Yesterday, I observed the following factoid in the wild (AKA, The Twitter):
Now, I will admit to some previous discomfort with the sampling methodology used by Google Consumer Surveys. Their model places questions on partner sites, requiring readers to answer a single question before they can access premium content. Demographic data is inferred, basically, through an algorithm based upon browsing history. The Achilles' heel of this methodology is not necessarily response rate (which seems to be decent) but where these questions are placed. There is no way around the fact that if there is some bias to the types of content or sites Google chooses for question placement, the data will be biased in significant and inscrutable ways.
Now, I'm fully aware that they are iterating and continually improving, as well as building out their network of content partners for question placement. However, this Wikipedia data point, as Tom Ewing pointed out in response, is a total "unicorn stat." I think I was a little less charitable. Here's the exact data point:
There is of course no way on the planet that one in eight Americans has edited a Wikipedia article. I'll get to just how far off the mark this is in a moment, but suffice it to say it's off by a crapton. In my day job, we're not just market researchers, we're pollsters--so we take things like "…of Americans" very, very seriously.
It turns out that the tweet was out of context, as fellow market researcher Leonard Murphy of GreenBook pointed out--Google themselves make no claim that the research represents "Americans" (which is axiomatic, given that nearly 15% of Americans aren't even online) and that Google is up front about the biases inherent in their data.
Google does indeed list some of the biases in their data, right below the results:
It's a detailed chart, and allows the careful researcher to deconstruct how Google has weighted the data to make it more "representative" of the online population. It's so compelling, in fact, that it might lead the casual observer to conclude that these data are, in fact, representative and reliable.
But let me repeat the finding here: One in eight respondents have edited a Wikipedia page, and Google does label the sample as the "National adult Internet population." Fluctuations in age, sex and region don't even begin to cover the bias inherent in this corker.
Wikipedia itself offers some clues to the potential scale of this number. There are, for example, about 300,000 people--worldwide--who have made at least 10 edits. Also, 20% of Wikipedia editors are from the US, and 91% of editors are male (lets get busy out there, ladies!). Wikipedia also notes in a 2011 study of the editing community that the number of editors has flattened, and the number of active (>10 edits/month) has declined significantly.
Of course, you don't have to be a registered "editor" to edit Wikipedia pages--you can do so anonymously, which throws a spanner into the works. However, it turns out that the number of anonymous editors is far lower than the number of registered editors, and currently sits at about 20% of the editing base (and, like the number of active editors, has declined significantly.)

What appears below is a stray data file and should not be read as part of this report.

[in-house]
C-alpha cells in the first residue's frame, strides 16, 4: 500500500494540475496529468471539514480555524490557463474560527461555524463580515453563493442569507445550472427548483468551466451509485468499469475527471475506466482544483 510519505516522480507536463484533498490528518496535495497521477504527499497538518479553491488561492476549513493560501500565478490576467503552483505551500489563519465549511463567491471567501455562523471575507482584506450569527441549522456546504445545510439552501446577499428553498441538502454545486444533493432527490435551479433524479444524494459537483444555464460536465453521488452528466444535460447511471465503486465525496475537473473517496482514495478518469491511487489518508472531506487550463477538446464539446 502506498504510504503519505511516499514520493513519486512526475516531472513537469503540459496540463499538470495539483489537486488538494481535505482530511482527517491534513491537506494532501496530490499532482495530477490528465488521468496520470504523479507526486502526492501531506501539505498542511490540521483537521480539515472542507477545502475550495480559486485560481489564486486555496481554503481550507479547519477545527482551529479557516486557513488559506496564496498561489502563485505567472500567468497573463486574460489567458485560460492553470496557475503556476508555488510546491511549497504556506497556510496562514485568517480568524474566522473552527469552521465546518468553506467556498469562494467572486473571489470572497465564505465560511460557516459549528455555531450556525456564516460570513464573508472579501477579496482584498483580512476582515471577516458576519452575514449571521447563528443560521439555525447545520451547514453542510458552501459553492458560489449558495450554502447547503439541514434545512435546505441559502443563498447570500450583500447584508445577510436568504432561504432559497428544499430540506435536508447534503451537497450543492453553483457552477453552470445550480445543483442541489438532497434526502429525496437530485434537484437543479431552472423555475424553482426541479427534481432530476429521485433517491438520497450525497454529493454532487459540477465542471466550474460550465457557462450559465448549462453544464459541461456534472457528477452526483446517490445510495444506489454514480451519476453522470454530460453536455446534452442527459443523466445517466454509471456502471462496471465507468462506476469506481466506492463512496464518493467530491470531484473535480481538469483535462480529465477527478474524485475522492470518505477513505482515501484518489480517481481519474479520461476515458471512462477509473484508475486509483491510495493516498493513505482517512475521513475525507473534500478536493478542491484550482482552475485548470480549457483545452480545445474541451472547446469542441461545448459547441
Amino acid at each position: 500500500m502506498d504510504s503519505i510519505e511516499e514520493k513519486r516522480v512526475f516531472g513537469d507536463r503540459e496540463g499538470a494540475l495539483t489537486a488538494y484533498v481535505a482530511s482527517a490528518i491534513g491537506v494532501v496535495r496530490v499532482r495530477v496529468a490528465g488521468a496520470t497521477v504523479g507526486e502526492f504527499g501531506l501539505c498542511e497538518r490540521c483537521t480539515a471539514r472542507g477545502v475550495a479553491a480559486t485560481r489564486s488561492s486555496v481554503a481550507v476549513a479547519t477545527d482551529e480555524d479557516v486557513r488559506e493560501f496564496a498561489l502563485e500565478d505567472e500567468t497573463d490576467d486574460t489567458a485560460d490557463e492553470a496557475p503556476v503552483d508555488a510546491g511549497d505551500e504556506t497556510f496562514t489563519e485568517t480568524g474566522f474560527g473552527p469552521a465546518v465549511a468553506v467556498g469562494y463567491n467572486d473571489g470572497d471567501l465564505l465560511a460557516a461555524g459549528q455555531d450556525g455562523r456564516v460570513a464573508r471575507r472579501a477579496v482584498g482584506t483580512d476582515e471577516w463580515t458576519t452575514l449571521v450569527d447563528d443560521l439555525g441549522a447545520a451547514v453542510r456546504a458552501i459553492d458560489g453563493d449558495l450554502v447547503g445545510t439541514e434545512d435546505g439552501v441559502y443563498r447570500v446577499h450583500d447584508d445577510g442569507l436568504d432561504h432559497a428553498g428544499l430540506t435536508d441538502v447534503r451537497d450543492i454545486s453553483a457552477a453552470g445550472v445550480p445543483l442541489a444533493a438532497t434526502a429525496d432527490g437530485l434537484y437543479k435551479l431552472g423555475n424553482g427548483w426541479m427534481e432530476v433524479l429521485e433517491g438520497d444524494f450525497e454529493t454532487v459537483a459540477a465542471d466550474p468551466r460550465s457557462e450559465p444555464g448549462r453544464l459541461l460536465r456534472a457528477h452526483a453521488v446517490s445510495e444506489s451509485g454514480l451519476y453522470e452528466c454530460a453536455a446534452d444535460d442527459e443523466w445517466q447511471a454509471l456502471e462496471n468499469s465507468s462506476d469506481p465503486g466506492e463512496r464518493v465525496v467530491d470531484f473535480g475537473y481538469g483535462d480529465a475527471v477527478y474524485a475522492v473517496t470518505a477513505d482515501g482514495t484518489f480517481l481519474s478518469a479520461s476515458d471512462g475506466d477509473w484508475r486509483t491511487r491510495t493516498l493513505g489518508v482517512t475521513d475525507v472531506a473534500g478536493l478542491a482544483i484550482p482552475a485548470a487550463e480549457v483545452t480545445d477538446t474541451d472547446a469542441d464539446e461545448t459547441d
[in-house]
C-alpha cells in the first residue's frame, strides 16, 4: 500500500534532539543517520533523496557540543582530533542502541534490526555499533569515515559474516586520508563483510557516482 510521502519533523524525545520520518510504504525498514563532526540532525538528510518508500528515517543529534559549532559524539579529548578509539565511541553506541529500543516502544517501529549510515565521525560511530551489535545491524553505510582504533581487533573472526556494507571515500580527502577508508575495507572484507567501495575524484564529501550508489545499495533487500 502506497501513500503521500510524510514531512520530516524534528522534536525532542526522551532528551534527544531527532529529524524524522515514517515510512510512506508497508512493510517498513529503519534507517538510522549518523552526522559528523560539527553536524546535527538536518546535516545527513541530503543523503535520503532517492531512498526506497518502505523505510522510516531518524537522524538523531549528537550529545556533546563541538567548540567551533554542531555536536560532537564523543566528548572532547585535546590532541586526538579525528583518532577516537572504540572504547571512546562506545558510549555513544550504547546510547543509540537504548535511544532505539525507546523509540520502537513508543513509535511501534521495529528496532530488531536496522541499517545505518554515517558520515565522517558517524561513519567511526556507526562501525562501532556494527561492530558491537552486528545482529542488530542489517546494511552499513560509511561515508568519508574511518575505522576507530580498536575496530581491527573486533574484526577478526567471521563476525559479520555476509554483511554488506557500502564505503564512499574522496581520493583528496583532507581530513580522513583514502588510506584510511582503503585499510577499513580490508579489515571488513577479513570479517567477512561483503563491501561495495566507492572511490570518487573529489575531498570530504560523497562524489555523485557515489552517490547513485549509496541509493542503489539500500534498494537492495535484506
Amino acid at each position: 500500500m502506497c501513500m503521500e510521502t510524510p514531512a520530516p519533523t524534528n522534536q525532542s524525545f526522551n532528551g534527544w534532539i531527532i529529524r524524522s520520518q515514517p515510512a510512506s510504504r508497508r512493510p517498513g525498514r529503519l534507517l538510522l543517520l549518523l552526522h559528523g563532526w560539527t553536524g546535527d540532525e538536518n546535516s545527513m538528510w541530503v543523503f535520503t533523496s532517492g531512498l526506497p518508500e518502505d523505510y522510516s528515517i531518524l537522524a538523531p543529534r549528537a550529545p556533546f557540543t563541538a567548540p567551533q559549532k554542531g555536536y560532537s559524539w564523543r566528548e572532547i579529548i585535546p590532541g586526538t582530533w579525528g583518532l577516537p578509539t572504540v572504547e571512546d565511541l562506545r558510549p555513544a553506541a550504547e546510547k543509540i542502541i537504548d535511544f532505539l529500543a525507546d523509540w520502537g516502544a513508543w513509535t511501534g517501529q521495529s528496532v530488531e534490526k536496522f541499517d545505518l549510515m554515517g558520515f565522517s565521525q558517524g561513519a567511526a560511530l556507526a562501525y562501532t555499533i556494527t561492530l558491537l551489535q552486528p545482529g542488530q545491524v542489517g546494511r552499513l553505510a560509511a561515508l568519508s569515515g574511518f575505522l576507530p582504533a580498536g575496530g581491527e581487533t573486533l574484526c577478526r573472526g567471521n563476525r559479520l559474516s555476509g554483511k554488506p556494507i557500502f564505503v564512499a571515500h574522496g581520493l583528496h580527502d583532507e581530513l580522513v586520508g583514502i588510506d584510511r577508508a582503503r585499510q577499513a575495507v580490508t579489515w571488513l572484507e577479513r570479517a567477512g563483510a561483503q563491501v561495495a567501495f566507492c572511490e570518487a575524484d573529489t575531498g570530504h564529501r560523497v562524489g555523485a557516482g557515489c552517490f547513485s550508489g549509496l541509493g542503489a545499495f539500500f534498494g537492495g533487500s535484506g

All of this means that the number of unique Americans, cumulatively over time, who have edited a Wikipedia page is likely in the low six figures. The Google Consumer Surveys number isn't just a little off, it might be off by a factor of 100.
This enormous bias can't be explained by age, sex or region--in fact, characterizing this bias is probably a doctoral thesis waiting to be written. The "convenience sampling" methodology of placing questions on partner sites results in a slanting of the data that cannot readily be quantified. There are two possibilities here. Either there is a significant, repeatable bias to Google Consumer Surveys data (which, like the stopped clock, would at least be right some of the time) OR there is a significant, variable bias to the data--i.e., this Wikipedia question was off, but asking whether or not you drink tea might be close to right. This is actually the more disturbing of the two possibilities, because it essentially comes down to luck. Are you feeling lucky?
To their endless credit, the GCS team is iterating, and listening. In fact, they responded to me on Twitter yesterday with this:
Kudos for their openness and willingness to challenge their data--and again, I don't doubt that GCS will continue to improve. I was left wondering, however, what the result of running this additional data would be, and again, there were two possibilities: either they would come back with the same answer (bad) or they would come back with a different answer (really, really bad)
What they came back with was somewhere in between the two. They ran an additional screening question to isolate actual Wikipedia users, and have revised their estimate to "less than 5% of the US Internet" population, which is aggressively true. :)
So, what do we do with Google Consumer Surveys? I love the model--I really do--and want to be able to use it to answer quick, one-off questions cost-effectively and rapidly. It has the potential to be a great service, and I am certainly not suggesting they won't get there, someday. But the smartest thing I can say about it today is that I can't make head nor tail of the data it is spitting out on questions like this.
And if I don't understand it, I can't use it.
I will admit to not having a firm position on this one yet, and your comments can certainly sway me one way or the other. What's your take? Is this a fair evaluation? Or have I missed something germane? Fire away.